Mission reaches purchase agreement with HCA Healthcare
Mission Health’s Board of Directors and HCA Healthcare have entered into a definitive agreement for HCA to acquire Mission Health.
HCA has agreed to pay about $1.5 billion for the assets of the Mission Health system. Under the terms of the definitive agreement, nearly all Mission Health facilities and clinics will become part of HCA while continuing to operate under the Mission brand.
HCA has committed to maintaining key clinical services for at least five years and keeping open all rehabilitation and acute-care hospitals for a minimum of 10 years — other than St. Joseph’s Hospital — which was already planned for transition. HCA has agreed not to sell any rehabilitation or acute-care hospital for a minimum of 10 years. None of these protections exist for Mission programs or facilities today. HCA has also committed to investing $430 million over five years in capital expenditures, which includes the completion of the Mission Hospital for Advanced Medicine, building a replacement hospital for Angel Medical Center in Franklin and building a new behavioral health hospital.
Lastly, HCA will contribute $25 million, that when combined with a matching $25 million contribution from Mission Health, will create a $50 million innovation fund to invest in businesses providing innovations in health care delivery that benefit the people of Western North Carolina.
“Mission Health has an impressive, more than 130-year tradition of caring for communities throughout Western North Carolina and we are delighted to have finalized our agreements so that we can help continue their legacy,” said Milton Johnson, HCA Healthcare’s chairman and CEO. “As a healthcare provider founded by physicians 50 years ago ourselves, we share Mission Health’s focus on excellence and we look forward to investing in western North Carolina to improve the health of the region.”
The agreement will now be sent to North Carolina Attorney General Josh Stein for applicable regulatory review. As part of its normal regulatory review process, Stein will evaluate any effect the transaction could have on market competition, whether HCA is paying a fair price for the acquisition and how proceeds resulting from the sale will continue to benefit WNC.
The sale means a major transition in health care in the region. Up until this point, Mission has operated as a nonprofit system and is the last nonprofit system in the region since Duke LifePoint purchased Haywood Regional Medical Center, Harris Regional Hospital and Swain Community Hospital in 2014.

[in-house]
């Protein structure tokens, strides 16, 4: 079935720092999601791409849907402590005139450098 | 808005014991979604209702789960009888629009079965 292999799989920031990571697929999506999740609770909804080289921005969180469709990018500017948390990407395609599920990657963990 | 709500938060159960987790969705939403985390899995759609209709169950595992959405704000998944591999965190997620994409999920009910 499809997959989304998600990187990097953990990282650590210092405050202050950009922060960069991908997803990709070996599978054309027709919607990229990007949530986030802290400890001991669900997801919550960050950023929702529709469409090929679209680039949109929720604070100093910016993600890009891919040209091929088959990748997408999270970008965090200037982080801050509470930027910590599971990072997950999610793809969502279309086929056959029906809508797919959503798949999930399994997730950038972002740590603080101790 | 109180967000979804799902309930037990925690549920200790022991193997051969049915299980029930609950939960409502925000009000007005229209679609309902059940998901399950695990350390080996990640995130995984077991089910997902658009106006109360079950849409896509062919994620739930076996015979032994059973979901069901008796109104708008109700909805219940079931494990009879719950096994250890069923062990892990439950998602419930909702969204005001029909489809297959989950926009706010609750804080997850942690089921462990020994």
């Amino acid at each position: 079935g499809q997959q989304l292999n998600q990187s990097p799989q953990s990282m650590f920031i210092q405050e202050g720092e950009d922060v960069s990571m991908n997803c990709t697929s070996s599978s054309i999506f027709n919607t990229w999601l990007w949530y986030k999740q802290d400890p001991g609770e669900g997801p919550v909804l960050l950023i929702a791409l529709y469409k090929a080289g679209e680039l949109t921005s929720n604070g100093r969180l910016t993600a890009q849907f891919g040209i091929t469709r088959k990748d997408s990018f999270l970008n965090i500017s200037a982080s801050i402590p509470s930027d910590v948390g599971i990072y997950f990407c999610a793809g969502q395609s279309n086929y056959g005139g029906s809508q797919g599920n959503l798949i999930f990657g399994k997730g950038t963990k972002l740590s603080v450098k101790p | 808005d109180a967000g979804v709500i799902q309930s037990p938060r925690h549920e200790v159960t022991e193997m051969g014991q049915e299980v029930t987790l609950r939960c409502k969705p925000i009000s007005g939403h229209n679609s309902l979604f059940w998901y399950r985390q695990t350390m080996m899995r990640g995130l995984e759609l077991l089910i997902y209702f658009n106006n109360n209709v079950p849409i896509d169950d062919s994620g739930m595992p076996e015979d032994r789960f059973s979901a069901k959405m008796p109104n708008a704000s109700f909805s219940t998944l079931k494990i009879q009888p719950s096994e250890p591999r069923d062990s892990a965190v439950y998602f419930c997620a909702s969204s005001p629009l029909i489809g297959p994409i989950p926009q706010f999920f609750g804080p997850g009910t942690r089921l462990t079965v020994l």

While Mission leaders have asserted that the switch from nonprofit to for-profit will only mean more benefits for the region and better outcomes for patients, some communities are still skeptical. However, the three nonprofit hospitals were struggling financially before Duke LifePoint purchased them and invested millions into new technology, infrastructure and expanded services. The purchase also resulted in the establishment of a foundation that will utilize the proceeds of the sale to fund health care needs well into the future.
The same will happen with the proceeds from HCA’s purchase of Mission — except it’s anticipated to be a much larger pot of money. The total won’t be confirmed until the transaction is final.
The proceeds of the sale combined with Mission Health’s remaining cash and investments — after all debts and obligations have been paid — will be transferred to the newly formed Dogwood Health Trust.
“From the very beginning, Mission Health’s board worked diligently and continually to ensure that the very best path was selected for the people of Western North Carolina and to make certain that our community has access to high quality, effective and compassionate care for generations to come,” said Mission Health Board Chair John R. Ball. “After completing due diligence and finalizing definitive agreements that have significant protections for our rural communities, we are convinced that HCA Healthcare is the right and best choice for Western North Carolina and Mission’s team members, providers and patients.”